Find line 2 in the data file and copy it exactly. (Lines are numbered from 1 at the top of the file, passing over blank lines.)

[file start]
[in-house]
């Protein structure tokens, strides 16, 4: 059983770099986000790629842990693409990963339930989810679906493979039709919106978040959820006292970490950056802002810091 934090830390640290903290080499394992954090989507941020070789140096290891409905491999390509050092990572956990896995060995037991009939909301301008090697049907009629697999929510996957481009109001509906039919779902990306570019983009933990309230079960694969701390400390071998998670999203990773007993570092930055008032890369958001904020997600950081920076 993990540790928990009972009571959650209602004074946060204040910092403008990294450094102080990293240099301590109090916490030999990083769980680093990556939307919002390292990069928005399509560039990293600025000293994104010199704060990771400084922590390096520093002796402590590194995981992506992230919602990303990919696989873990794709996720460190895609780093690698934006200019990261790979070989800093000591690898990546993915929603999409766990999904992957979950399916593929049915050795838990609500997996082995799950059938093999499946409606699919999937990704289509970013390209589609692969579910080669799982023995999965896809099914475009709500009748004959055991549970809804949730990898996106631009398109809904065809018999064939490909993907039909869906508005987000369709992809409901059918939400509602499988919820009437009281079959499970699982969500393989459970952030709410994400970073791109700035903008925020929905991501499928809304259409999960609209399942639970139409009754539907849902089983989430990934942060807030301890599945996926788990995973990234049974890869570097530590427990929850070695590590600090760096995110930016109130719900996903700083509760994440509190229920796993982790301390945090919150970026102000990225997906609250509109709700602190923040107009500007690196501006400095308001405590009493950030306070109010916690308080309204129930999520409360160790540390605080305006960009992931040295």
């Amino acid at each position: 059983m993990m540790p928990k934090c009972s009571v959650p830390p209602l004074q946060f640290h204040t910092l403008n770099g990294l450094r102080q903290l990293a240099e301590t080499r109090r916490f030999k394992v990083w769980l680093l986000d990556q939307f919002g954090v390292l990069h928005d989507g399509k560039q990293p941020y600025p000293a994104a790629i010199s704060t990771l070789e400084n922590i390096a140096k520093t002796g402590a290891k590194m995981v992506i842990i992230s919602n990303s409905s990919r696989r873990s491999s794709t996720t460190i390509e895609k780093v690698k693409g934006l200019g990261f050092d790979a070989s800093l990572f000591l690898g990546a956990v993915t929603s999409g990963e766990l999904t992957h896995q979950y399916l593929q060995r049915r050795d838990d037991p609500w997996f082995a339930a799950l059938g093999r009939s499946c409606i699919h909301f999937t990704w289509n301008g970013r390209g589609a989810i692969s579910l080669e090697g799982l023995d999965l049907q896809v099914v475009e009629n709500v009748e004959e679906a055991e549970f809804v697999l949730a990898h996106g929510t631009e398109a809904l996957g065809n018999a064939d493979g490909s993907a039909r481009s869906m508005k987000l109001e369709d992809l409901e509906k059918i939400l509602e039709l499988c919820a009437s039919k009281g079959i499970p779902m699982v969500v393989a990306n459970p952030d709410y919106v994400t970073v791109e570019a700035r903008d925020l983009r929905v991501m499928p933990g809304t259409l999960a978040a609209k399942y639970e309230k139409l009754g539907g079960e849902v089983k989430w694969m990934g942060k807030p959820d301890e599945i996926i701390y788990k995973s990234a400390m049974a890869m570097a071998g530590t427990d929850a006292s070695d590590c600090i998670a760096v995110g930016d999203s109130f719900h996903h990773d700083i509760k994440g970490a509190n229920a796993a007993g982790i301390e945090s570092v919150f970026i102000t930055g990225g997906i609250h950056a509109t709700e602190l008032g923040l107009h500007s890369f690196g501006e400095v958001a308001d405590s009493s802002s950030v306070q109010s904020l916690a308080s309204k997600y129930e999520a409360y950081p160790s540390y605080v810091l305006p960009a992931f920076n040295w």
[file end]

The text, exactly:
């Protein structure tokens, strides 16, 4: 059983770099986000790629842990693409990963339930989810679906493979039709919106978040959820006292970490950056802002810091 934090830390640290903290080499394992954090989507941020070789140096290891409905491999390509050092990572956990896995060995037991009939909301301008090697049907009629697999929510996957481009109001509906039919779902990306570019983009933990309230079960694969701390400390071998998670999203990773007993570092930055008032890369958001904020997600950081920076 993990540790928990009972009571959650209602004074946060204040910092403008990294450094102080990293240099301590109090916490030999990083769980680093990556939307919002390292990069928005399509560039990293600025000293994104010199704060990771400084922590390096520093002796402590590194995981992506992230919602990303990919696989873990794709996720460190895609780093690698934006200019990261790979070989800093000591690898990546993915929603999409766990999904992957979950399916593929049915050795838990609500997996082995799950059938093999499946409606699919999937990704289509970013390209589609692969579910080669799982023995999965896809099914475009709500009748004959055991549970809804949730990898996106631009398109809904065809018999064939490909993907039909869906508005987000369709992809409901059918939400509602499988919820009437009281079959499970699982969500393989459970952030709410994400970073791109700035903008925020929905991501499928809304259409999960609209399942639970139409009754539907849902089983989430990934942060807030301890599945996926788990995973990234049974890869570097530590427990929850070695590590600090760096995110930016109130719900996903700083509760994440509190229920796993982790301390945090919150970026102000990225997906609250509109709700602190923040107009500007690196501006400095308001405590009493950030306070109010916690308080309204129930999520409360160790540390605080305006960009992931040295």